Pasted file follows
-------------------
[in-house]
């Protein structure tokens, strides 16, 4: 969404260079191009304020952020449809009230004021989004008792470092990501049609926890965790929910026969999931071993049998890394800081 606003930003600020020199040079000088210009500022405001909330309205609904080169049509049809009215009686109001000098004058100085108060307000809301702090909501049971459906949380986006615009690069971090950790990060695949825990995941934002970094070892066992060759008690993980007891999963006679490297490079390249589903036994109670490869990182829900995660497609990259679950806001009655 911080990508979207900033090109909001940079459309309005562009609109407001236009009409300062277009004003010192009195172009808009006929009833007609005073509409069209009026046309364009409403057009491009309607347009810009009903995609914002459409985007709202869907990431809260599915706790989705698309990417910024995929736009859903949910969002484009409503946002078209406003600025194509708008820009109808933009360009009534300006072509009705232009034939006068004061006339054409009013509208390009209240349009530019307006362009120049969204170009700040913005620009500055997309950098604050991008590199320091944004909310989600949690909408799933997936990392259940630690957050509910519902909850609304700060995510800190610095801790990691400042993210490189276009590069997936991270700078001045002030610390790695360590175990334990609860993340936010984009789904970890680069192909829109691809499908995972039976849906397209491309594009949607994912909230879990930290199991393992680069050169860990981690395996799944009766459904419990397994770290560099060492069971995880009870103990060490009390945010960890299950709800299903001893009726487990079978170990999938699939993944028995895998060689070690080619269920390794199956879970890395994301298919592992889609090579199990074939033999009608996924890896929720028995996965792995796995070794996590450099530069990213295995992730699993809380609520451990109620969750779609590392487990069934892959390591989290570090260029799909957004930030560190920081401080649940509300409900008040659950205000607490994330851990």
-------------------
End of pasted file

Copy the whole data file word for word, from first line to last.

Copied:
[in-house]
């Protein structure tokens, strides 16, 4: 969404260079191009304020952020449809009230004021989004008792470092990501049609926890965790929910026969999931071993049998890394800081 606003930003600020020199040079000088210009500022405001909330309205609904080169049509049809009215009686109001000098004058100085108060307000809301702090909501049971459906949380986006615009690069971090950790990060695949825990995941934002970094070892066992060759008690993980007891999963006679490297490079390249589903036994109670490869990182829900995660497609990259679950806001009655 911080990508979207900033090109909001940079459309309005562009609109407001236009009409300062277009004003010192009195172009808009006929009833007609005073509409069209009026046309364009409403057009491009309607347009810009009903995609914002459409985007709202869907990431809260599915706790989705698309990417910024995929736009859903949910969002484009409503946002078209406003600025194509708008820009109808933009360009009534300006072509009705232009034939006068004061006339054409009013509208390009209240349009530019307006362009120049969204170009700040913005620009500055997309950098604050991008590199320091944004909310989600949690909408799933997936990392259940630690957050509910519902909850609304700060995510800190610095801790990691400042993210490189276009590069997936991270700078001045002030610390790695360590175990334990609860993340936010984009789904970890680069192909829109691809499908995972039976849906397209491309594009949607994912909230879990930290199991393992680069050169860990981690395996799944009766459904419990397994770290560099060492069971995880009870103990060490009390945010960890299950709800299903001893009726487990079978170990999938699939993944028995895998060689070690080619269920390794199956879970890395994301298919592992889609090579199990074939033999009608996924890896929720028995996965792995796995070794996590450099530069990213295995992730699993809380609520451990109620969750779609590392487990069934892959390591989290570090260029799909957004930030560190920081401080649940509300409900008040659950205000607490994330851990």